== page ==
Schizophrenia? Or Concussion?

Archie was 12 years old when his new psychiatrist referred him to Dr. Esty for FNS (Flexyx Neurotherapy System) treatment. He had recently been hospitalized because he was hearing voices urging him to harm others. Multiple medications were started and he was diagnosed as possibly schizophrenic.

Following release from the psychiatric unit Archie’s family consulted a different psychiatrist who, fortunately for Archie, understands the many potential effects of concussion on emotional functioning. He recognized that multiple concussions, some with loss of consciousness, in the prior three years had contributed to these frightening symptoms in this likable, very intelligent, and friendly young man. Fortunately his new psychiatrist was aware of the positive effects of FNS for treating head injuries and recognized that auditory hallucinations can be caused by TBI. Recovery from these head traumas was complicated by a history of ADHD.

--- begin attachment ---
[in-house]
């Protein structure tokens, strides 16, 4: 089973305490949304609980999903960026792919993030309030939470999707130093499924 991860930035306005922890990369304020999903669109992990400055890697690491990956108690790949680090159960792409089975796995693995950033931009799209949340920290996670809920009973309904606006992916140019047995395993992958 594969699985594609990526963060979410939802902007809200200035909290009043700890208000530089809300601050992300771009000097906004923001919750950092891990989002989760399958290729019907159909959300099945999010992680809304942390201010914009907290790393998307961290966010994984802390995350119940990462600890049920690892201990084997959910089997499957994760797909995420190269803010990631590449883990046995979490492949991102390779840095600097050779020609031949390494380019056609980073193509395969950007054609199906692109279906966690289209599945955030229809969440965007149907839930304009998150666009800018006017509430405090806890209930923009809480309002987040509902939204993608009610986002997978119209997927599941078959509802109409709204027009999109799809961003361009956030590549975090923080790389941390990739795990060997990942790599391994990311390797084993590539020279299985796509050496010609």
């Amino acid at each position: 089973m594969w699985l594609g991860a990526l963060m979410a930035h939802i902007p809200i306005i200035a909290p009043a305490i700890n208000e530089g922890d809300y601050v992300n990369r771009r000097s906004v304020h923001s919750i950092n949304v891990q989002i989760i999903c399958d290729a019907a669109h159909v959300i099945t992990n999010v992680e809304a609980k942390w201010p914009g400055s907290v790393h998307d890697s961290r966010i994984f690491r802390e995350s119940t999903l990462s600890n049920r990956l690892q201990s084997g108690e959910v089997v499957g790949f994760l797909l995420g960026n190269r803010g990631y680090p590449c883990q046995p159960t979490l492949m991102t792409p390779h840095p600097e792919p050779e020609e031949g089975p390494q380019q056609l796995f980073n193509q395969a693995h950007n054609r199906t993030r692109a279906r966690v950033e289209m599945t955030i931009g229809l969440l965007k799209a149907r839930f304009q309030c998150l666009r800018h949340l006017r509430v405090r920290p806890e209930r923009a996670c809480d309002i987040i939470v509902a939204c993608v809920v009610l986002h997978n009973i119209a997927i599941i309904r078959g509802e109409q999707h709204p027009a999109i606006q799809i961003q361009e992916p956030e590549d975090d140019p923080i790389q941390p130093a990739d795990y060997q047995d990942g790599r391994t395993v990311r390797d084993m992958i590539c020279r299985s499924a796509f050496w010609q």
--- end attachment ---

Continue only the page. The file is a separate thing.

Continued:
Archie’s response to treatment was positive from the beginning. After only a few treatments his therapist, guidance counselor, and mother reported improvements. The auditory hallucinations faded quickly and he could return to school. Energy gradually improved and medications were reduced or eliminated. Treatment for the ADHD symptoms continued with traditional neurotherapy being added to the program. The end result has been as close to proof as one could possibly be that FNS should be considered for treatment even for serious psychiatric diagnoses and that a history of trauma is extremely important in an evaluation. Archie is now in college and is a top athlete in a highly competitive individual sport.

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